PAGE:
When Marvel, Qur’an Mistranslations, and Bigotry Collide

If you have read any of my articles or have known me in person for any length of time, you will know that I love the X-Men.

By far my favorite comic book universe, the X-Men have been with me since childhood. This lovable band of misfits, mostly teenage mutants and societal outcasts, have helped millions of readers survive the perils of adolescence and the traumas of being different.

The X-Men are meant to be an accessible story for anyone oppressed and downtrodden, facing bigotry, racism, homophobia, Islamophobia, or xenophobia of any kind. As such, the X-Men comics have never been a place for hatred, vilification of minorities, or political dog-whistling.

That is, until Indonesian Marvel illustrator Ardian Syaf embedded religious and political messages in his panels using a Qur’anic verse out of context to suggest anti-Christian and anti-Jewish sentiment. His decision to do so runs entirely counter to the X-Men’s message of acceptance and solidarity between people who are different, and entirely counter to Islam’s edicts on the treatment of non-Muslims.

To understand this fiasco fully, one must understand Indonesia’s current political and religious turmoil, and also examine Chapter 5 verse 51 of the Quran, referenced by Syaf in what is widely thought to be an anti-semitic and anti-Christian jab directed at Indonesia’s religious minorities and politicians.

The verse, misunderstood and misused by many, is thought by some to discourage division between Muslims and those of other faiths, specifically Christians and Muslims.

In December of 2016, protests erupted in Jakarta, Indonesia as thousands called for the removal of Jakarta’s governor amid accusations that he had committed blasphemy (which also makes no sense as Basuki Tjahaja Purnama was never a Muslim to begin with) and that he had insulted the Quran.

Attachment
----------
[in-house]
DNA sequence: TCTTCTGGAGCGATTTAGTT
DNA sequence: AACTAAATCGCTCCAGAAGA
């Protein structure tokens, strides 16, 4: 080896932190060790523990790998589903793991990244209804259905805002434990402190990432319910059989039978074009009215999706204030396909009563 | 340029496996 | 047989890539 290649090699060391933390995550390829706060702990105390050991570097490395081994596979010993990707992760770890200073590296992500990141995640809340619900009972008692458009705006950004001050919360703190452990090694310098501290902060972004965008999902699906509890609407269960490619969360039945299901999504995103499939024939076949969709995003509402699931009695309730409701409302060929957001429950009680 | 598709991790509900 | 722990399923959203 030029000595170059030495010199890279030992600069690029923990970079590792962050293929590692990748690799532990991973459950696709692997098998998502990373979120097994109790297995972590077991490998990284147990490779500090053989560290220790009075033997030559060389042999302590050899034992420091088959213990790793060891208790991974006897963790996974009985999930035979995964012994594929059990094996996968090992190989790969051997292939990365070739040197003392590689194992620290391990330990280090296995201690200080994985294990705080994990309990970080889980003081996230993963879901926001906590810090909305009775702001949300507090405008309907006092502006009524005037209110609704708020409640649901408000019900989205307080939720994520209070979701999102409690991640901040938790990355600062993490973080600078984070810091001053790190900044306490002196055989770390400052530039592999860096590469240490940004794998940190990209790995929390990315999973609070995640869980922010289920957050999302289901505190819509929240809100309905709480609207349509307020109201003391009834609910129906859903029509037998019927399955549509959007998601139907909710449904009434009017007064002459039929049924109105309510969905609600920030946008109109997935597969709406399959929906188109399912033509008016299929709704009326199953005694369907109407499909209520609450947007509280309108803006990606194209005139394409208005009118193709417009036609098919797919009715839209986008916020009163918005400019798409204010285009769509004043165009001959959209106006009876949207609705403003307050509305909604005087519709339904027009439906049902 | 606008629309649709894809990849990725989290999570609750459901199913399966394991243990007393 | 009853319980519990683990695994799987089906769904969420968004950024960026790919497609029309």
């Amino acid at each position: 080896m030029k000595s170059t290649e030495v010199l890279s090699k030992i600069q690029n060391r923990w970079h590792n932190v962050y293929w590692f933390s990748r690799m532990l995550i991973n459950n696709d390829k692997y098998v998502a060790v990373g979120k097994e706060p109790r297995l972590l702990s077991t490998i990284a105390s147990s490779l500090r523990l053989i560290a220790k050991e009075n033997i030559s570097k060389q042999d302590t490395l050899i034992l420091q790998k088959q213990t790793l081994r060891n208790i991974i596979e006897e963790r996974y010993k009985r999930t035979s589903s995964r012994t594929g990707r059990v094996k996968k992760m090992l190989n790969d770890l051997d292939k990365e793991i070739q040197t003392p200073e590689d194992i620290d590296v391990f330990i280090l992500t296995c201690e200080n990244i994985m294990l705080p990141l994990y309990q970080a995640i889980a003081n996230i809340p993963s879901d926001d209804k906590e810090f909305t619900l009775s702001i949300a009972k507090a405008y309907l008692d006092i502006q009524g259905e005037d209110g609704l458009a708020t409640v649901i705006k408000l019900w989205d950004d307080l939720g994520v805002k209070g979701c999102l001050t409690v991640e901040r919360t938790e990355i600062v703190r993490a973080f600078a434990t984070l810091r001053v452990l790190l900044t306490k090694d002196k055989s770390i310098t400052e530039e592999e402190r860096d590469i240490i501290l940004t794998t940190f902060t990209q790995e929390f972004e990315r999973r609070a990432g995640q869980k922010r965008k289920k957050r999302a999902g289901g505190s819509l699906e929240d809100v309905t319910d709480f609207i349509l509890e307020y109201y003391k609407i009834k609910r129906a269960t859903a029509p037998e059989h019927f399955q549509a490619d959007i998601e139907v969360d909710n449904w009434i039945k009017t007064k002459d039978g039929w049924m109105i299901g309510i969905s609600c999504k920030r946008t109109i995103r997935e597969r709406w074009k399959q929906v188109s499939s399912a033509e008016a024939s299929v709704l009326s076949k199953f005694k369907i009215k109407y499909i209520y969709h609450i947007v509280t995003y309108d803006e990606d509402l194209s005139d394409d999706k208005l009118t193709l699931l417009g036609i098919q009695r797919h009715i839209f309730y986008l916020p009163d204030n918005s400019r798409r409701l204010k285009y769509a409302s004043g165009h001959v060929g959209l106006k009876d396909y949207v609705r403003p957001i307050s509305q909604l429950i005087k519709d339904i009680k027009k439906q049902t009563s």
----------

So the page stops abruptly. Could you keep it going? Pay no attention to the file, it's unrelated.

(From CNN.com, thousands protest in Jakarta)

Ardian Syaf, in his recent panels in X-Men Gold, referenced these protests by featuring the number “212,” referencing December 2, the date of the 2016 protests, and the numbers “5:51,” referencing chapter and verse in the Quran. Ironically, This appears in a panel in which Kitty Pryde, herself Jewish, leads the X-Men.


(From X-Men Gold/TheMarySue.com, Ardian Syaf’s controversial panel) 


(From X-Men Gold/TheMarySue.com: Colossus wears numbers referencing 5:51)

The verse, misunderstood and misused by many, is thought by some to discourage division between Muslims and those of other faiths, specifically Christians and Muslims. During the protests in Indonesia, it was used as xenophobic justification for the public vilification of Christians and Jews, especially in political spheres.

Having absolutely none of this “bullshittery” as she calls it, Marvel author and creator of the Pakistani-Muslim hero Kamala Khan, G. Willow Wilson wrote the perfect blog post to both shut down anti-Christian bigotry and tell the world the true meaning behind the controversial verse, which is now being used by Islamophobes to say, “Hey look, this Muslim guy is dog-whistling using this verse, because it is proof that Muslims hate Christians and Jews.” (Insert over the top eye-roll/gagging sound).

Enter G. Willow Wilson.

Wilson begins by illuminating the fact that the vast majority of Muslims are non-Arabs, and so are non-native Arabic speakers, which means that many of us read the Qur’an in translation only. This can cause things to get murky.

Wilson writes, “Apparently, the Indonesian translation of 5:51 reads something like this: “Oh you who believe, take not the Jews and the Christians as leaders/advisors.”  (I don’t speak or read Indonesian, so I am going off the explanations of others and stuff I have been able to find online.)”

This verse, like any other, comes with a very particular context, which many (Muslims and Islamophobes alike) love to leave out in order to support their particular agenda with supposedly religiously-sound knowledge, which, as Wilson explains, is based on a faulty translation of the Arabic word “wali.” She explains:

“Here is the problem: the Arabic word in that verse that is translated variously as leader, advisor, friend, intimate etc is أولياء (awliya’), the plural of ولي‎‎ (wali). And it means none of those things.